Fervent in Worship

This lessons examines the who, what, where, when, and why of worship according to the New Testament.
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The focus of this lesson is worship. So fervent in spirit, fervent in biblical worship. Well, you know, this is a pretty big subject, one, 30 minutes, where do you start? Well, the approach I'm going to take are the five Ws.

Who, what, where, when, why. I figured, you know, if newspaper people can, you know, take on a story and try to give information about something, usually the basic thing is, you answer the five Ws, who what where when why, and if you manage to answer those questions, you know, you probably have done justice to the topic.

So since I only have one lesson to cover a very broad topic, we're going to take that five W approach. There we go, okay. Now all systems are go. So who, what, where, when, why. We're going to start with who, when and why and I'll ask you to look at Exodus chapter 20, open to Exodus chapter 20, and we're going to read a passage there to take a look at the who in biblical worship.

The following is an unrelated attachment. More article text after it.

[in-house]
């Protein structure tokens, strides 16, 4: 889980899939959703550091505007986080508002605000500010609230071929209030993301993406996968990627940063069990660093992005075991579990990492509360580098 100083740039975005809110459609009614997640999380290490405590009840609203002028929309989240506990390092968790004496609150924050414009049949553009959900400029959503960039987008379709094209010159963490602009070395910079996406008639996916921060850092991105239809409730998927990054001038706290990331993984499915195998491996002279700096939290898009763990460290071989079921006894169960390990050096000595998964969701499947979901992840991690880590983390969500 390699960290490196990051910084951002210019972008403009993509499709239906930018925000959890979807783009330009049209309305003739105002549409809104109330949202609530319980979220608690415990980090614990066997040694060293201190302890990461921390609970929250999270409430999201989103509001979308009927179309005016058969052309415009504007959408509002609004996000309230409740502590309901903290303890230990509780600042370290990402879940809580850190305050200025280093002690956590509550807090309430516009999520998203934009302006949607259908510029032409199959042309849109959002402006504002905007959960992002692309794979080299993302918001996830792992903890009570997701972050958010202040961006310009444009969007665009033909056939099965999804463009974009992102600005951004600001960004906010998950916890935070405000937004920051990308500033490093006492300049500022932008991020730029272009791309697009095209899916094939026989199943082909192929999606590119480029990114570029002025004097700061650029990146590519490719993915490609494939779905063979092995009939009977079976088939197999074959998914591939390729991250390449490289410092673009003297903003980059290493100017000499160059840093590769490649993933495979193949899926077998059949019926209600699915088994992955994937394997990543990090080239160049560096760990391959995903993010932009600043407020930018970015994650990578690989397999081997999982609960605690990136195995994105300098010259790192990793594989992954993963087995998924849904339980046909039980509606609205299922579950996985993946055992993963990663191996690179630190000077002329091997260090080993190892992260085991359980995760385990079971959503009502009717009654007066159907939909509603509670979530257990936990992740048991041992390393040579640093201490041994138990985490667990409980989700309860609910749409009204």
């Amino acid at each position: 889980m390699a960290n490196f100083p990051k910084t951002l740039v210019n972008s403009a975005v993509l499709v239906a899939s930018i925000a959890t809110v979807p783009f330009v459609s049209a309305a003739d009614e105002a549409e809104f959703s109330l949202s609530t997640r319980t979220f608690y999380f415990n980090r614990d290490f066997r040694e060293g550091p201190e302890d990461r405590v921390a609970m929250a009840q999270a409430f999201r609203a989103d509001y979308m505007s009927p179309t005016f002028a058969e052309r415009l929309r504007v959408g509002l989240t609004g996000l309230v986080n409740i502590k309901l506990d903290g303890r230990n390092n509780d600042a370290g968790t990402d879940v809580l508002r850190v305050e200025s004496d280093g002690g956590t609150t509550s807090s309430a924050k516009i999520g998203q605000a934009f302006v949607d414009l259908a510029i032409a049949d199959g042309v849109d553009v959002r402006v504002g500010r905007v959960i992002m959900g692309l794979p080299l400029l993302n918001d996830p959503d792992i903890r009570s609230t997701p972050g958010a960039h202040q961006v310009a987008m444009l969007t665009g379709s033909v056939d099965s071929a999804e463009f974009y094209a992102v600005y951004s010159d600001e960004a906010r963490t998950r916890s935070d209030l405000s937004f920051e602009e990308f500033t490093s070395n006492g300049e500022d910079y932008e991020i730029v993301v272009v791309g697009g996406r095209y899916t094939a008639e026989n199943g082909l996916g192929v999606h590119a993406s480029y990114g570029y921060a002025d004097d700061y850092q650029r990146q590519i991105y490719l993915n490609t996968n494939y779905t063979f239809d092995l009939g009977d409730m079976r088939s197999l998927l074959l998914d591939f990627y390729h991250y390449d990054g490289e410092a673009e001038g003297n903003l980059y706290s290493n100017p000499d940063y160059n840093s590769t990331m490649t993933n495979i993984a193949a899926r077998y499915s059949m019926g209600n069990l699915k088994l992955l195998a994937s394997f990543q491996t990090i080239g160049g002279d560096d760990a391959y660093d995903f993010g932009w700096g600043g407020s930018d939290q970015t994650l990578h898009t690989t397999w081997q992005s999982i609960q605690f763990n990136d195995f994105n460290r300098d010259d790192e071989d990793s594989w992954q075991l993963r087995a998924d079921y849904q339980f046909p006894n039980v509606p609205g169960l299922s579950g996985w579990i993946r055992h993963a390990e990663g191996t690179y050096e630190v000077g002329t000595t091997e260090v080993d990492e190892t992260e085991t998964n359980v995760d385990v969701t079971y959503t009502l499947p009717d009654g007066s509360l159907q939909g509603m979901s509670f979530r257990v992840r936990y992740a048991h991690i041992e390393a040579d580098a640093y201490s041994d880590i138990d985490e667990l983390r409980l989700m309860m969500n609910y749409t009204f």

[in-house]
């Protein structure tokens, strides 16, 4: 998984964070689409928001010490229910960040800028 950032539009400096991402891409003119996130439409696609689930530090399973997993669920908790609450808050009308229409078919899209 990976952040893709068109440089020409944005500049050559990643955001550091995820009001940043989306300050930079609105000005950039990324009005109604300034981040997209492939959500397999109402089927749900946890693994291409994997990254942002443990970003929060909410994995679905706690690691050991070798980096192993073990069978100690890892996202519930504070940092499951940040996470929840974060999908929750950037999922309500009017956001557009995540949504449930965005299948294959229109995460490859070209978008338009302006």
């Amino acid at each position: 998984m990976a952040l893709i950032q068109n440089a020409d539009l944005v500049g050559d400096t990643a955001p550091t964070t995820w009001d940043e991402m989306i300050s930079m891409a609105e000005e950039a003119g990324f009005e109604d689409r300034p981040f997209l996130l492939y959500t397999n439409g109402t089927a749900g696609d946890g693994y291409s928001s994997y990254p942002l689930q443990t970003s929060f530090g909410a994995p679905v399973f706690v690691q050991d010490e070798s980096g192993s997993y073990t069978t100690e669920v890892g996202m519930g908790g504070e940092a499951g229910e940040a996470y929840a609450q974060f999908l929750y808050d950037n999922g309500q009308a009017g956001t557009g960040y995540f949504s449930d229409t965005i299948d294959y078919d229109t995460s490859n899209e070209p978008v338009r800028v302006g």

And so in Exodus 20 it says, Then God spoke all these words, saying I am the Lord your God, who brought you out of the land of Egypt, out of the house of slavery. You shall have no other gods before Me.

You shall not make for yourself an idol, or any likeness of what is in heaven above or on the earth beneath or in the water under the earth. You shall not worship them or serve them, for I the Lord your God, am a jealous God, visiting the iniquity of the fathers on the children, on the third and the fourth generations of those who hate Me but showing loving kindness to thousands, to those who love Me and keep My commandments.

You shall not take the name of the Lord your God in vain, for the Lord will not leave him unpunished who takes His name in vain. And so worship, first and foremost, according to this passage, we recognize this as the commandments, the Ten Commandments given to Moses, Exodus 20, the first and foremost idea has to do with God.